I've started to get annoyed about misspellings in question titles.

They're ugly, sloppy, and probably hurt searchability. Yes, I know there are lots of non-native speakers out there, and we can't expect perfect grammar and syntax, but misspellings seem pretty basic. Especially when the misspelling occurs in the name of a platform or technology or tool.

I went through a couple of phases:

  1. Fix the typo myself.

  2. Leave a comment asking the OP to spell-check the title.

  3. Downvote immediately, on the premise that misspellings in the title most likely indicate an overall level of sloppiness in thinking about the question or the programming issue behind it.

  4. Ignore it--who cares?

Any suggestions about the best approach here?

  • 45
    Fix the typo for sure. Only DV based on the actual quality of the question, we all make misteaks 😁
    – Paulie_D
    Dec 28, 2015 at 6:22
  • 11
    You are making the assumption that people that google know how to spell correctly. Wishful thinking, the more spelling corrections you make, the more crappy questions get added because a hapless programmer can't find anything :) Dec 28, 2015 at 9:43
  • 54
    The title of this question needs to be changed to Mispelings in question titles pursuant to the Meta Punny Titles Act of 2011.
    – Pekka
    Dec 28, 2015 at 9:54
  • 9
    @HansPassant Google IS my spellchecker ;-)
    – Chris O
    Dec 28, 2015 at 17:47
  • 2
    @HansPassant, theoretically Search engines should handle the misspellings, since they suggest corrected spellings and other... nice algorithmic crap. "more crappy questions get added" - More crappy questions = more crappy duplicates = more rel="canonical" = better serach results. Either way, searching will regularly fail many people, regardless of spelling and every other attempt to improve SEO.
    – Reed
    Dec 28, 2015 at 17:48
  • 1
    @Jakar serach results :P Dec 28, 2015 at 20:07
  • 4
    @HansPassant I'm not sure I understand your comment. Do you mean that misspelled titles should be left alone so that other programmers who misspell the same words can find the question? Or did I fail to detect sarcasm (again).
    – Blackwood
    Dec 28, 2015 at 20:09
  • @RobinHartland, yeah yeah lol. :P
    – Reed
    Dec 28, 2015 at 20:19
  • This question is missing a mispelling in the title. Dec 29, 2015 at 9:21
  • Your experience may differ from mine, but most programmers I know are born-native English speakers, and many of them are absolutely awful with spelling and grammar. I read work email routinely with spelling errors, no capital letters, missing punctuation, wrong its vs it's... it is not only people who speak English as a 2nd, 3rd language with this issue. It's not that they aren't smart people, they just aren't any good with English.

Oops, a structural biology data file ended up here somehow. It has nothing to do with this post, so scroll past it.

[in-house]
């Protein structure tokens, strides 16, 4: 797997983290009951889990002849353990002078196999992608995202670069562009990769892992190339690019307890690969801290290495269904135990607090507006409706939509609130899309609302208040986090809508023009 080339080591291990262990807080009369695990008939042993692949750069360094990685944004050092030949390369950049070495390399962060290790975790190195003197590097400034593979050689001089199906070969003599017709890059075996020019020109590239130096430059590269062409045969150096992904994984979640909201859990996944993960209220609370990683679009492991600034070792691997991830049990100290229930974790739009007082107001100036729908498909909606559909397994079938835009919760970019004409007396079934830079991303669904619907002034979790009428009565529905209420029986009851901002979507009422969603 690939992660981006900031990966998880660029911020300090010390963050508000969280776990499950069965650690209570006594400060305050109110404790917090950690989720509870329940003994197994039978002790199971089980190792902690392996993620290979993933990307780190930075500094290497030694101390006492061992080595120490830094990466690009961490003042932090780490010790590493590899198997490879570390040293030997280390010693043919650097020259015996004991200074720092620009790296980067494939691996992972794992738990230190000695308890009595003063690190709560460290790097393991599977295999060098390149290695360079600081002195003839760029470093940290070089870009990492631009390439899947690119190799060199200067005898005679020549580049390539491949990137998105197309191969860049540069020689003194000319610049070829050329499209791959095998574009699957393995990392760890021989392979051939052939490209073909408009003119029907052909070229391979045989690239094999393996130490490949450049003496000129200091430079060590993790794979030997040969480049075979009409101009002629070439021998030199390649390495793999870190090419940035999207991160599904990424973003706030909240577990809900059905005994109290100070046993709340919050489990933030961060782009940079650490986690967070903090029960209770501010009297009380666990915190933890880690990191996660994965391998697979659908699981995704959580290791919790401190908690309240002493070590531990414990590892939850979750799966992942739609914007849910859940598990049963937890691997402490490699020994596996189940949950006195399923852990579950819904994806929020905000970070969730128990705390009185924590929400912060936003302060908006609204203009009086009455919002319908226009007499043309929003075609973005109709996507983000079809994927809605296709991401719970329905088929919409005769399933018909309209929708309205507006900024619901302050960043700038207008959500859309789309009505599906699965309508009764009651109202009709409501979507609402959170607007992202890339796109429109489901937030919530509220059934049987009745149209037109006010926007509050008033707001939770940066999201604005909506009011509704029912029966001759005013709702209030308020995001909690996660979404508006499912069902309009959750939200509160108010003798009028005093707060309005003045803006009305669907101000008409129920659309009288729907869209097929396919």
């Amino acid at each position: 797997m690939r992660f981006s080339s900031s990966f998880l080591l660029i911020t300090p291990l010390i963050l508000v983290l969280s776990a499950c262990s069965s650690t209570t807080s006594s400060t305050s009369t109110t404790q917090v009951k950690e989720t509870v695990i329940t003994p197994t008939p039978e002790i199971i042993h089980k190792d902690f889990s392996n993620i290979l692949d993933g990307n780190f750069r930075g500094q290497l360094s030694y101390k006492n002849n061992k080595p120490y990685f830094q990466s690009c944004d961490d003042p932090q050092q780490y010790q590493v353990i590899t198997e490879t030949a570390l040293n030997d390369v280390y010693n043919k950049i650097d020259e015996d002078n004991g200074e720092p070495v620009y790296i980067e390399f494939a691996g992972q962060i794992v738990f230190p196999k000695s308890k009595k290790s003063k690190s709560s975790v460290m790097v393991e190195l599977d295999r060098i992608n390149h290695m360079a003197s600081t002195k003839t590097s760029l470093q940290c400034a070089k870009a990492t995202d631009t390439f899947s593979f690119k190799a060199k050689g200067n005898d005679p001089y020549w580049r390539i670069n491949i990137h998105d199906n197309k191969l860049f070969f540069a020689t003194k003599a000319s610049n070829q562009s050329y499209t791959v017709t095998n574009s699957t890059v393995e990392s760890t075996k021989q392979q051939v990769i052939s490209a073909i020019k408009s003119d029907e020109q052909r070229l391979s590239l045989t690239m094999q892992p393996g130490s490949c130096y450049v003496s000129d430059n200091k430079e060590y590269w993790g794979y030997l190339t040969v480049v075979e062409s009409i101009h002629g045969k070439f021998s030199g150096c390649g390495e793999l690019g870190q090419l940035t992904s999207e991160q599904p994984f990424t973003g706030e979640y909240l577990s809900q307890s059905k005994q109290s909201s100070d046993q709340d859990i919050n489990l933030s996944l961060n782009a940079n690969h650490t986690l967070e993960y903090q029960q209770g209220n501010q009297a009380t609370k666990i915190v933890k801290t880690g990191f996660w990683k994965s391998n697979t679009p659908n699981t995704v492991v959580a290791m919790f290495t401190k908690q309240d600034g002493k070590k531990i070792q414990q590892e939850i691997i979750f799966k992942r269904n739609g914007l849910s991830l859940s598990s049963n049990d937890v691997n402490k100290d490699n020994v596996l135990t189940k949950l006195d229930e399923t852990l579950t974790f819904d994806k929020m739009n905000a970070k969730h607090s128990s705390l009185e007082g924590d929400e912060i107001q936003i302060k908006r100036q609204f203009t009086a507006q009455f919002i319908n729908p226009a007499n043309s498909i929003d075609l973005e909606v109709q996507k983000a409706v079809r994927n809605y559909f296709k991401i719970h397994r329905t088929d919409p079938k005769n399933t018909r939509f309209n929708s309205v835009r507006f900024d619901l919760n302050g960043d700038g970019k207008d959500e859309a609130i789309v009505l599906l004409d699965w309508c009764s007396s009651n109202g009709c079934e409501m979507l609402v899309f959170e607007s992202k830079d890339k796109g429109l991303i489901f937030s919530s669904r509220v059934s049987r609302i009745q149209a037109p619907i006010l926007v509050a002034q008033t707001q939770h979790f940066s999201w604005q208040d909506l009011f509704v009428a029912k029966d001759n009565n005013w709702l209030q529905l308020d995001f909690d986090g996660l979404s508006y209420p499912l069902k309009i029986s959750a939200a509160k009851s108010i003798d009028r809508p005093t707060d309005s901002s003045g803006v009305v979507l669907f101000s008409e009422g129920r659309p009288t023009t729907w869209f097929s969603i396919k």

– Dan Lowe
    Dec 29, 2015 at 15:49
  • 1
    If you've got the energy, search for 'javscript' on SO. This deviant variant of JavaScript turns up a lot, even in titles of questions (2,300 or so entries when I checked just now). Oh, and in some of those questions, the misspelling is the crux of the problem and can't simply be fixed without rendering the question invalid. Others — those in the title, for example — can be fixed without causing damage (indeed, it would benefit the site). I doubt if that's the only such case. And it's been a problem for years; I discussed it once before on MSO (before the MSO/MSE split). Dec 29, 2015 at 15:50
  • 3
    Sounds like what we really need is a new javascript UI framework called javscript.js! Dec 29, 2015 at 21:26
  • 4
    @PeterTirrell I suggest java.js for maximum confusion and furiousness.
    – Siguza
    Dec 30, 2015 at 0:10
  • 1
    @Siguza yeah that pairs very nicely with the current trend to speak of "java scripts" :( Confusion at 105% and rising.
    – Gimby
    Dec 30, 2015 at 11:37
  • 1
    @Gimby And if you ask for clarification: "You know, the one that runs on any platform."
    – Siguza
    Dec 30, 2015 at 19:06

5 Answers 5


Whenever you can edit and improve the post, do it and explain your changes in the "Edit Summary".

We're here to help each other in programming issues. I don't attempt to teach someone grammar or spelling, but whenever I feel I can improve, I do so.

Remember, we're programmers but not necessarily pro-grammars :)

  • 11
    pro-grammars Good point Dec 29, 2015 at 6:26
  • 22
    I keep in mind that English may not be a first language, but when a poster has spelt a word three or four different ways in the same post I have to question whether they can get the syntax correct in a programming language. Dec 29, 2015 at 9:40

You're doing just about everything you could do in those scenarios, although I want to caution you on a bit of hubris here:

...but misspellings seem pretty basic. Especially when the misspelling occurs in the name of a platform or technology or tool.